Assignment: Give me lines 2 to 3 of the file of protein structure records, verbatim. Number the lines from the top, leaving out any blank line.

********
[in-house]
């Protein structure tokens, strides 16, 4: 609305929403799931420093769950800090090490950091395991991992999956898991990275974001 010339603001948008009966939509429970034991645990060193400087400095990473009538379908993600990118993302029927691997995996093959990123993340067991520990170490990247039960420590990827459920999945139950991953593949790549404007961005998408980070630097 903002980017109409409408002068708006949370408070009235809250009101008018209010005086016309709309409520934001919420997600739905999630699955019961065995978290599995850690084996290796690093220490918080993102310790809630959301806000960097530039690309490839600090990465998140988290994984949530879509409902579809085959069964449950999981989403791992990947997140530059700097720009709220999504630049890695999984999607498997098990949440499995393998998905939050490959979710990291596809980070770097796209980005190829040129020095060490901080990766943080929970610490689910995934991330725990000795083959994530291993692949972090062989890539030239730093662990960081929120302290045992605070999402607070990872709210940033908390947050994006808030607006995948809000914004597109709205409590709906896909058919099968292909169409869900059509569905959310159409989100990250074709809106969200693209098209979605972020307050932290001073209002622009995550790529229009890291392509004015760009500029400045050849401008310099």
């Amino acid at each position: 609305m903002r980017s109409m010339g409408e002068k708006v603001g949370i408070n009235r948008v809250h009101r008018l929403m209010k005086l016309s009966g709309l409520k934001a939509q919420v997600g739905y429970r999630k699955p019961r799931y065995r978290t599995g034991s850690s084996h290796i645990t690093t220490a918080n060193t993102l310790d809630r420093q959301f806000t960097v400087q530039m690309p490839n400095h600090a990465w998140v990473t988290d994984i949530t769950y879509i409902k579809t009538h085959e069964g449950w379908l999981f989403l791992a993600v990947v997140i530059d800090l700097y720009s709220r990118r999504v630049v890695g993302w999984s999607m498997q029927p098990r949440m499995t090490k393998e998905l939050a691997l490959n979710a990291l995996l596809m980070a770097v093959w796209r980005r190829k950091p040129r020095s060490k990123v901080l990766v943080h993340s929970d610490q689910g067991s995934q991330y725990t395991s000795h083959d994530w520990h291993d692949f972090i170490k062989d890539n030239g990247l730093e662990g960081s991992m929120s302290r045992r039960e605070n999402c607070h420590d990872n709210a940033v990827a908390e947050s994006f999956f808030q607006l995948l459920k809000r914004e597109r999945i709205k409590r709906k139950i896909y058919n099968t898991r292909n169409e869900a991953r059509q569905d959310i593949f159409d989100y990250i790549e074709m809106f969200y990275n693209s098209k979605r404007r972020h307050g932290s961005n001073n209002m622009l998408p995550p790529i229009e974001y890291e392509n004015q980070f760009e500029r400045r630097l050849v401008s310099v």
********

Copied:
């Protein structure tokens, strides 16, 4: 609305929403799931420093769950800090090490950091395991991992999956898991990275974001 010339603001948008009966939509429970034991645990060193400087400095990473009538379908993600990118993302029927691997995996093959990123993340067991520990170490990247039960420590990827459920999945139950991953593949790549404007961005998408980070630097 903002980017109409409408002068708006949370408070009235809250009101008018209010005086016309709309409520934001919420997600739905999630699955019961065995978290599995850690084996290796690093220490918080993102310790809630959301806000960097530039690309490839600090990465998140988290994984949530879509409902579809085959069964449950999981989403791992990947997140530059700097720009709220999504630049890695999984999607498997098990949440499995393998998905939050490959979710990291596809980070770097796209980005190829040129020095060490901080990766943080929970610490689910995934991330725990000795083959994530291993692949972090062989890539030239730093662990960081929120302290045992605070999402607070990872709210940033908390947050994006808030607006995948809000914004597109709205409590709906896909058919099968292909169409869900059509569905959310159409989100990250074709809106969200693209098209979605972020307050932290001073209002622009995550790529229009890291392509004015760009500029400045050849401008310099």
């Amino acid at each position: 609305m903002r980017s109409m010339g409408e002068k708006v603001g949370i408070n009235r948008v809250h009101r008018l929403m209010k005086l016309s009966g709309l409520k934001a939509q919420v997600g739905y429970r999630k699955p019961r799931y065995r978290t599995g034991s850690s084996h290796i645990t690093t220490a918080n060193t993102l310790d809630r420093q959301f806000t960097v400087q530039m690309p490839n400095h600090a990465w998140v990473t988290d994984i949530t769950y879509i409902k579809t009538h085959e069964g449950w379908l999981f989403l791992a993600v990947v997140i530059d800090l700097y720009s709220r990118r999504v630049v890695g993302w999984s999607m498997q029927p098990r949440m499995t090490k393998e998905l939050a691997l490959n979710a990291l995996l596809m980070a770097v093959w796209r980005r190829k950091p040129r020095s060490k990123v901080l990766v943080h993340s929970d610490q689910g067991s995934q991330y725990t395991s000795h083959d994530w520990h291993d692949f972090i170490k062989d890539n030239g990247l730093e662990g960081s991992m929120s302290r045992r039960e605070n999402c607070h420590d990872n709210a940033v990827a908390e947050s994006f999956f808030q607006l995948l459920k809000r914004e597109r999945i709205k409590r709906k139950i896909y058919n099968t898991r292909n169409e869900a991953r059509q569905d959310i593949f159409d989100y990250i790549e074709m809106f969200y990275n693209s098209k979605r404007r972020h307050g932290s961005n001073n209002m622009l998408p995550p790529i229009e974001y890291e392509n004015q980070f760009e500029r400045r630097l050849v401008s310099v």